In essence, by facing (and feeling) her long-avoided emotions, Helena was able to find her way back to a sense of self based on love, not blame, criticism, and judgement. For Helena, this shift in self worth broke her lifelong cycle of self loathing, overeating, and self punishment.


shutterstock_342619106As the Intensive came to a close, Helena was unsure about what the future might bring. What was telling what that Helena was now more “ok” with being scared and unsure. By going through this experience, Helena had dramatically increased her tolerance for being emotionally uncomfortable. She was less avoidant of the painful feelings her emotions generated. As a result, Helena was able to take more risks on her own behalf, by being more emotionally honest with herself (and with others). And, after returning home, she found it harder and harder to accept her current living situation. She “knew” too much to pretend that she didn’t hurt. She was now willing and able to feel all the uncomfortable feelings she had been burying.

Helena’s therapist was a valuable resource after the Intensive. She was able to support, encourage, and maintain the changes Helena had made at the Intensive. The first change Helena noticed was that she felt different when she first tried her old coping strategy of overeating at home. She reported that she was frustrated because it didn’t seem to work anymore. So, with her therapist’s encouragement, Helena took a risk and started going out with friends more and more. And she was surprised at how good it felt.  Within a month of returning from the intensive, Helena made the decision to move out and made it clear to her parents that she was going to get her own apartment.

When Helena stood her ground about moving out she was particularly surprised when her father not only supported her – but defended Helena’s right to do so with his wife. Helena started to have long avoided (but needed) conversations with her father about their past and their present. Importantly, she increasingly stopped engaging with her stepmother. Shocking to Helena was her stepmother’s response – when yelling and intimidation no longer worked, her stepmother withdrew into stony silence. Helena felt “gleeful” as she experienced a sense of personal power she had not ever had before. She found a better job and despite her fears, she made the decision to take it, even though it meant she had to move to another state. While each of these changes triggered small relapses in her overeating, each time Helena was able to identify the feelings she was “stuffing” and stop the cycle. Despite losing almost 40 pounds, Helena chose to still undergo the gastric bypass surgery, where she lost an additional 65 pounds. Today, 6 years later, Helena reports that she is happily married, holding a healthy weight and living a full life.KathleenKelly285550253


Helena’s story, unfortunately, is not unusual in it’s description of a child who grew up with many of her basic (and critical) needs not met because of emotional and physical abuse. Until fairly recently, the effects of early childhood trauma on the developing mind and body was not understood (or even, in some circles, acknowledged). However, thanks to more sophisticated technology and research, we are now learning a lot about the emotional, cognitive, and physical effects of early trauma on the developing human being. Helena’s reactions can now be understood as a byproduct of early trauma that left her with a biological “system” that left her unable to shift gears emotionally. In other words, she could not just change her emotional road map of herself and the world just by trying intellectually. Even as an adult, despite having the chance to escape her dysfunctional family home, Helena found herself staying in her childhood home and the abusive environment despite knowing that it was not good for her and that she “should” leave.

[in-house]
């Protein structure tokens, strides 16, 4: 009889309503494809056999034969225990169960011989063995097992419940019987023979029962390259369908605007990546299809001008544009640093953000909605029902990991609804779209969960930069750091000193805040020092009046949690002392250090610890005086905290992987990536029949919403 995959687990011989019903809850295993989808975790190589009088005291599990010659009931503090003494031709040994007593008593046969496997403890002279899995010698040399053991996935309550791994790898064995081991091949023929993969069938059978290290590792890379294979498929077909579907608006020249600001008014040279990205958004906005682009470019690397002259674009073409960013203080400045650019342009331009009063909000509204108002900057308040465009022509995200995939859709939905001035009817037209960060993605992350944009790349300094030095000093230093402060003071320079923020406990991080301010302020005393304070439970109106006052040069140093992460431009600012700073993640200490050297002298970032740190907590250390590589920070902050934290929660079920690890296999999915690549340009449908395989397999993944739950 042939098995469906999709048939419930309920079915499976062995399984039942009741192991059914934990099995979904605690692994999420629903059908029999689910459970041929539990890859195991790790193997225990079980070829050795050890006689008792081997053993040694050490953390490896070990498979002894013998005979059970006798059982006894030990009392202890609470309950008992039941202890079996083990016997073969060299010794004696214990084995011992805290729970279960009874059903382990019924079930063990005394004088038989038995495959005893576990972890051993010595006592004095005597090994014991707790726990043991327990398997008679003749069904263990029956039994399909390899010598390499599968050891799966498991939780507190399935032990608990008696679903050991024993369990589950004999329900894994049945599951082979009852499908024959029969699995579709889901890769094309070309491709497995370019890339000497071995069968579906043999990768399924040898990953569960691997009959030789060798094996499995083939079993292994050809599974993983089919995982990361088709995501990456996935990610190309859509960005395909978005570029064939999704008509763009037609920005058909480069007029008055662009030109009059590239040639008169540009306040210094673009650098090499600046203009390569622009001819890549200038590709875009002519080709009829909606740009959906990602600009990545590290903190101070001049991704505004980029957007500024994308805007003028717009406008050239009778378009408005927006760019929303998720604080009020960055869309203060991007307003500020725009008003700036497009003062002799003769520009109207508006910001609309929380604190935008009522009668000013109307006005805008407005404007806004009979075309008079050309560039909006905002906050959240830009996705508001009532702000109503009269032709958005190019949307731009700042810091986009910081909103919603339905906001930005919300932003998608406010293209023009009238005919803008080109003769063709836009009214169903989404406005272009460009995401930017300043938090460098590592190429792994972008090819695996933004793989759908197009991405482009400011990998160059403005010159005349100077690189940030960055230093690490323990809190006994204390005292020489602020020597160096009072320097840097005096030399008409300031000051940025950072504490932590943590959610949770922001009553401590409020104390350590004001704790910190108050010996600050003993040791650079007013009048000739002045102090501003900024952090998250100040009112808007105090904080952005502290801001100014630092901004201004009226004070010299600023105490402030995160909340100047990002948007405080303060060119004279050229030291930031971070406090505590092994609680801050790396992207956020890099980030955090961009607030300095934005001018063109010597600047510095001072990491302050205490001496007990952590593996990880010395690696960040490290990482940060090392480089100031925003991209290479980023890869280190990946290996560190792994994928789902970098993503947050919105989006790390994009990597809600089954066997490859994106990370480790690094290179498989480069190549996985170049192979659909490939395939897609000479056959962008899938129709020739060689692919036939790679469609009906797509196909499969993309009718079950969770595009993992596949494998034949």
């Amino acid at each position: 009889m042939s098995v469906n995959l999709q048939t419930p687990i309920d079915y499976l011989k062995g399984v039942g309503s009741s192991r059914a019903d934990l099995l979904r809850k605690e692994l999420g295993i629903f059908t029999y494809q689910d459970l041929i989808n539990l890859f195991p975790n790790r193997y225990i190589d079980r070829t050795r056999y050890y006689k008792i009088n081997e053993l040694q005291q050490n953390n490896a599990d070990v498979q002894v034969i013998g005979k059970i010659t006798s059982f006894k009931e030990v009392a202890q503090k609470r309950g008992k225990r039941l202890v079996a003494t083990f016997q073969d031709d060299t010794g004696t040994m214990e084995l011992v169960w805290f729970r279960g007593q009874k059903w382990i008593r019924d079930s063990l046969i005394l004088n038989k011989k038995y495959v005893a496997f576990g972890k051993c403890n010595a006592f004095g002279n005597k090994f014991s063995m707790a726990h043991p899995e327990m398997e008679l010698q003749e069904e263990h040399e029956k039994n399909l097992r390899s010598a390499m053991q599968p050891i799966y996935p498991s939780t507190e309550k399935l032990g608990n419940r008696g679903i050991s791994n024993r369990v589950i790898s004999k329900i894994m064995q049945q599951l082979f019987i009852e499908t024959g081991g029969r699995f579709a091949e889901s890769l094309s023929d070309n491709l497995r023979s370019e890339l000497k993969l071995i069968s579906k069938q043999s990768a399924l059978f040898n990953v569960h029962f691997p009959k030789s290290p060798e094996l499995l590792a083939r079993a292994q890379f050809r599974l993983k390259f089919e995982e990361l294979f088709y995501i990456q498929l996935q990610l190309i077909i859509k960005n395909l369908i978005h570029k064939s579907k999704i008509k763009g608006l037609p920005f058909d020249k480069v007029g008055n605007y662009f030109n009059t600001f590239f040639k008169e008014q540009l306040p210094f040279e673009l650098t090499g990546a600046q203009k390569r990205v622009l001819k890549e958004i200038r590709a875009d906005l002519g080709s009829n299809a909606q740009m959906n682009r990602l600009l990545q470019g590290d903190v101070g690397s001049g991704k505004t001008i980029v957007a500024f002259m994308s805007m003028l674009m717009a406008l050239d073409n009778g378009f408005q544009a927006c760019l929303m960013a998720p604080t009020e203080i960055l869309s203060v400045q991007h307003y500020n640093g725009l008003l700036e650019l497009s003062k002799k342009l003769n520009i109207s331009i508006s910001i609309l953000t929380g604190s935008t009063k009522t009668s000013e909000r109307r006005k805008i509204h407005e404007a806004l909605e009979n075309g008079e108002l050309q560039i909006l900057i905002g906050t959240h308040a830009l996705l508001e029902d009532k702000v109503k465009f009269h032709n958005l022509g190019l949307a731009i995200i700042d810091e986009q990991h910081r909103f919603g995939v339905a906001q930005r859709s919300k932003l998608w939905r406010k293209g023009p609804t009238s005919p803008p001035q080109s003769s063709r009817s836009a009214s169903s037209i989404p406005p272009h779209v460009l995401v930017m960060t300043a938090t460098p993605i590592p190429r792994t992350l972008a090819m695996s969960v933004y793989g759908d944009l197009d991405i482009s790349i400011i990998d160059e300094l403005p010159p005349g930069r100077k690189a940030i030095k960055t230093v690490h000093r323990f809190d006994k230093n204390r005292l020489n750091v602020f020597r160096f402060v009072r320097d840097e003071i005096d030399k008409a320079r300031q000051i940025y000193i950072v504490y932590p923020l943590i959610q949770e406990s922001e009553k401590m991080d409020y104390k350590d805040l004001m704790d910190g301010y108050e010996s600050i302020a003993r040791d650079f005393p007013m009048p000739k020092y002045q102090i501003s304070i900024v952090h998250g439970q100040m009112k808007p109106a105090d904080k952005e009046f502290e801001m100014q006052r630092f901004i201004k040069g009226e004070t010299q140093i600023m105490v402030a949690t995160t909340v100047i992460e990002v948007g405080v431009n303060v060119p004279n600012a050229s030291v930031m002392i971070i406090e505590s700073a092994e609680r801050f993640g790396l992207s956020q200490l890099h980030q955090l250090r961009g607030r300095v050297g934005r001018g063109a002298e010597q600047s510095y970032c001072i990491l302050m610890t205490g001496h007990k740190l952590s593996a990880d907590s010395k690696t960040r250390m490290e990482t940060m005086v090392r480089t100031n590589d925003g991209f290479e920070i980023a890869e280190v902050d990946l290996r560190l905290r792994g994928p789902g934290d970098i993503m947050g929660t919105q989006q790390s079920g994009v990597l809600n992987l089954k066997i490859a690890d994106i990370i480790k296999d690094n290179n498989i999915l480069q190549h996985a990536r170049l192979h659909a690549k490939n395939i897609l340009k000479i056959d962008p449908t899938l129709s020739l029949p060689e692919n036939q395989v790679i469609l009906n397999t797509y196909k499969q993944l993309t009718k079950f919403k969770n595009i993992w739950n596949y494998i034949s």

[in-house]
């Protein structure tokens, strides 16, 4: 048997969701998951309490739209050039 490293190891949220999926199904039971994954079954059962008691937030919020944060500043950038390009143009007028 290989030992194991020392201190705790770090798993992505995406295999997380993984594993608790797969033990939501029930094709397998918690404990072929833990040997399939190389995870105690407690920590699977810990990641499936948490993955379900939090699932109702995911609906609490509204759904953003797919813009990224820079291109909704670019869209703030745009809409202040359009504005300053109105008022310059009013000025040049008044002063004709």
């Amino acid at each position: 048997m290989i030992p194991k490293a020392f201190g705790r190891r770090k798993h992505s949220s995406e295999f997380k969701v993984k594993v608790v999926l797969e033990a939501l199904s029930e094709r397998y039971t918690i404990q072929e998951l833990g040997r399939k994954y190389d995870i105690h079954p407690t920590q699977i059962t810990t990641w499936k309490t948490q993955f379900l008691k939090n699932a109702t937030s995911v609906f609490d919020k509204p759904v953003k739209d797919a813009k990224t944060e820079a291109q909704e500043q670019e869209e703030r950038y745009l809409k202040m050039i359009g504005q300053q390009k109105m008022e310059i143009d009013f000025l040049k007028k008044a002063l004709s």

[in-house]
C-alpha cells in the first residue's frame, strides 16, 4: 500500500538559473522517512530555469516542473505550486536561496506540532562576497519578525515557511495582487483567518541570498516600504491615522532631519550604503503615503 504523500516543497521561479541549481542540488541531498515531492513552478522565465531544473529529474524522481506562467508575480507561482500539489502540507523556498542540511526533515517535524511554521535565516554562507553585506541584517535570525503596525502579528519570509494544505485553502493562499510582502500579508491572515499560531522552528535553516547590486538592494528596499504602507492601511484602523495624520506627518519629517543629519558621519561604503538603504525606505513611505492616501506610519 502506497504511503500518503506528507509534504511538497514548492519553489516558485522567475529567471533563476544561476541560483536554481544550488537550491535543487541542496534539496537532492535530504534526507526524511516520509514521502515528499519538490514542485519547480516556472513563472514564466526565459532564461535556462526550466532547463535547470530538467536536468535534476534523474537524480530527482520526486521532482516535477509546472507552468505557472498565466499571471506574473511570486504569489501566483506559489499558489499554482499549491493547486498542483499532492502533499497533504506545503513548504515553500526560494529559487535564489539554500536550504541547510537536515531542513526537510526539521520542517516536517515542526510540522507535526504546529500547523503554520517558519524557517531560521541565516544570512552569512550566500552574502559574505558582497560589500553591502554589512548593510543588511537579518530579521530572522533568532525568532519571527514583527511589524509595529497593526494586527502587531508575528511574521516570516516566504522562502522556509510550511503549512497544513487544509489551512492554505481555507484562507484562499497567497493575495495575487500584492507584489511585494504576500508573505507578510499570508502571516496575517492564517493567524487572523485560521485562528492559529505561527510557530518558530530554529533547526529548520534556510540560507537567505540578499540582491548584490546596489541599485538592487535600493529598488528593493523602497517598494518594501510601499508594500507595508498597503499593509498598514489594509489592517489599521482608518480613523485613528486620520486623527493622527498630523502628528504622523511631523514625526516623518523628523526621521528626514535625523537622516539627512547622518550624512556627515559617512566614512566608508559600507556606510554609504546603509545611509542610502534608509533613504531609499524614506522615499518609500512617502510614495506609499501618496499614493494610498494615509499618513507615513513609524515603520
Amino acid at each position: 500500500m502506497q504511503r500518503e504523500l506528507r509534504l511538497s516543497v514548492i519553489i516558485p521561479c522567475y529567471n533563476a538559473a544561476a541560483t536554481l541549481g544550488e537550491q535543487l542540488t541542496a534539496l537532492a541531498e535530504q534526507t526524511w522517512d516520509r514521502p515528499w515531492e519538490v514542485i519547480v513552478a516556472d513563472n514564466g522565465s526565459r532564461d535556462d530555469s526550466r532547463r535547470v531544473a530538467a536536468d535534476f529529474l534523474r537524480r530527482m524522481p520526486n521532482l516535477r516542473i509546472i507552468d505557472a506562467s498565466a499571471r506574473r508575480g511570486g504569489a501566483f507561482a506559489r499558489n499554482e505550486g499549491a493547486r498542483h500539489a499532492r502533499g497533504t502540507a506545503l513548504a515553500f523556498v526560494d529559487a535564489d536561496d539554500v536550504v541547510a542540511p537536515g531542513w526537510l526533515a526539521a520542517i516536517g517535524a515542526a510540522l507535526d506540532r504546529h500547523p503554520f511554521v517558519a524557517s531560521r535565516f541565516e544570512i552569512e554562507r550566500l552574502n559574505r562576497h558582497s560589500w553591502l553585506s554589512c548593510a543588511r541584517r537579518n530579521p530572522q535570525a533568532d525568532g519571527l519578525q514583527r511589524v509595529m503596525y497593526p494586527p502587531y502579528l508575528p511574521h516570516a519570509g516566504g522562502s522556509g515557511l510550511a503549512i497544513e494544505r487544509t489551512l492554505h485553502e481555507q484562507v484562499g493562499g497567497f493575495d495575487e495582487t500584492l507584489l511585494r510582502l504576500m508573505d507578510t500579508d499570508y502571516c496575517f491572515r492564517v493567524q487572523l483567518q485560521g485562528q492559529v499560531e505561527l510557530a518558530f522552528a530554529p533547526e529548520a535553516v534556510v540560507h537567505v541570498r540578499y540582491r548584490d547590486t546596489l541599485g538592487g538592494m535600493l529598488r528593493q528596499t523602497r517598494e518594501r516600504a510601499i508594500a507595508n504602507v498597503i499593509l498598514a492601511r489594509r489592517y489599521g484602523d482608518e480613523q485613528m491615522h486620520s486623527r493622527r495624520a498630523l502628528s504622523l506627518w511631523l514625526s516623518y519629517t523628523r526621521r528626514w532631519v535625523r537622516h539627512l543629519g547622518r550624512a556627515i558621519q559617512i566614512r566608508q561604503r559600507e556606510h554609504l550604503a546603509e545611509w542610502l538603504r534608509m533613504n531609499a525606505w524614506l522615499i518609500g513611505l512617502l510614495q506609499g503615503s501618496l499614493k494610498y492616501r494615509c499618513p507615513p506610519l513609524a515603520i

So, 2 big questions emerge:

1) Why does this happen?

As humans, we are constantly adapting to our environment. As children, we grow up in family systems that we don’t question. Like asking a fish about the water they swim in, children can not even consider their lives as anything but their “normal”. And to survive, they adapt. This means learning how to behave, what to do and what not to do in order to be safe and get basic needs met. This can mean, in dysfunctional families, the strategies for surviving childhood might “accidentally” create mental health havoc. For example, in Helena’s case, she learned to numb out pain, especially the feeling signals associated with fear, anger, and sadness.  While doing this “allowed” her to live in an unsafe household, it also kept her from being able to act on those feelings when it was more appropriate to do so- such as when she grew up and had a chance to move out and get away. Compartmentalizing emotions can be useful at times, but if we continuously set our emotions aside, we stop listening to the important signals they send – signals that guide us to act. And, without feeling our emotions fully, we begin to disengage from life.

In addition to the influences of the early family environment, other factors come into play that can encourage us to tune out our true reactions. These include our peer groups, culture, societal norms and subcultures to which we belong. Societal norms often encourage us to push away negative feelings and seek pleasure and/or immediate gratification instead. But, this isn’t a long-term solution. Our negative emotions are just the other side of our amazing, joyful ones.